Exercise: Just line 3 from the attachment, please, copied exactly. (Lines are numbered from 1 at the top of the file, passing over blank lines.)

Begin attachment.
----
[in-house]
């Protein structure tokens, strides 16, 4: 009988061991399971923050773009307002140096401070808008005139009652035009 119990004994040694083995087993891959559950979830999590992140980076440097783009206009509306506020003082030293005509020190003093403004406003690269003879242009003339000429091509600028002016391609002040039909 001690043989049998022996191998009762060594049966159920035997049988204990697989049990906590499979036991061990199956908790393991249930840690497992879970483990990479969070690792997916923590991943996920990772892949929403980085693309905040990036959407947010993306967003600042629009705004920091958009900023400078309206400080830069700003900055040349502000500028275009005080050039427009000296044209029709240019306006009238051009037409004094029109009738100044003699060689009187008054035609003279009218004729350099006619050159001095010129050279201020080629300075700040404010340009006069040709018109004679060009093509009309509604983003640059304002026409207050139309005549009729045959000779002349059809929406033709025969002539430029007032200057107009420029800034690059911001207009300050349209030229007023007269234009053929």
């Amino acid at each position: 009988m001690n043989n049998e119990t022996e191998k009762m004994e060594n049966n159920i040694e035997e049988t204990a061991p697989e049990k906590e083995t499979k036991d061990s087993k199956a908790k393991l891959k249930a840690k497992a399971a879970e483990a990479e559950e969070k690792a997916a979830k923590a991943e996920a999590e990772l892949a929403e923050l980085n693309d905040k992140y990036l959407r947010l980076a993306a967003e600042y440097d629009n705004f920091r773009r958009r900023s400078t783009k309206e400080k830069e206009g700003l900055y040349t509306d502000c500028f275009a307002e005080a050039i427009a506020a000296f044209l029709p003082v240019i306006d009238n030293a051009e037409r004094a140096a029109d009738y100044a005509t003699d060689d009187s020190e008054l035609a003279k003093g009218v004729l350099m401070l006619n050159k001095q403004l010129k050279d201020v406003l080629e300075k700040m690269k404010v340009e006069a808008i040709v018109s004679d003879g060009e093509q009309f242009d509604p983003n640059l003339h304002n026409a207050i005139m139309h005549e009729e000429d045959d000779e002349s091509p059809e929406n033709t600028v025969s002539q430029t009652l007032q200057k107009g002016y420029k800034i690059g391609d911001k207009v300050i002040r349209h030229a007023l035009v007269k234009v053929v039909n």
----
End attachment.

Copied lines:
């Amino acid at each position: 009988m001690n043989n049998e119990t022996e191998k009762m004994e060594n049966n159920i040694e035997e049988t204990a061991p697989e049990k906590e083995t499979k036991d061990s087993k199956a908790k393991l891959k249930a840690k497992a399971a879970e483990a990479e559950e969070k690792a997916a979830k923590a991943e996920a999590e990772l892949a929403e923050l980085n693309d905040k992140y990036l959407r947010l980076a993306a967003e600042y440097d629009n705004f920091r773009r958009r900023s400078t783009k309206e400080k830069e206009g700003l900055y040349t509306d502000c500028f275009a307002e005080a050039i427009a506020a000296f044209l029709p003082v240019i306006d009238n030293a051009e037409r004094a140096a029109d009738y100044a005509t003699d060689d009187s020190e008054l035609a003279k003093g009218v004729l350099m401070l006619n050159k001095q403004l010129k050279d201020v406003l080629e300075k700040m690269k404010v340009e006069a808008i040709v018109s004679d003879g060009e093509q009309f242009d509604p983003n640059l003339h304002n026409a207050i005139m139309h005549e009729e000429d045959d000779e002349s091509p059809e929406n033709t600028v025969s002539q430029t009652l007032q200057k107009g002016y420029k800034i690059g391609d911001k207009v300050i002040r349209h030229a007023l035009v007269k234009v053929v039909n």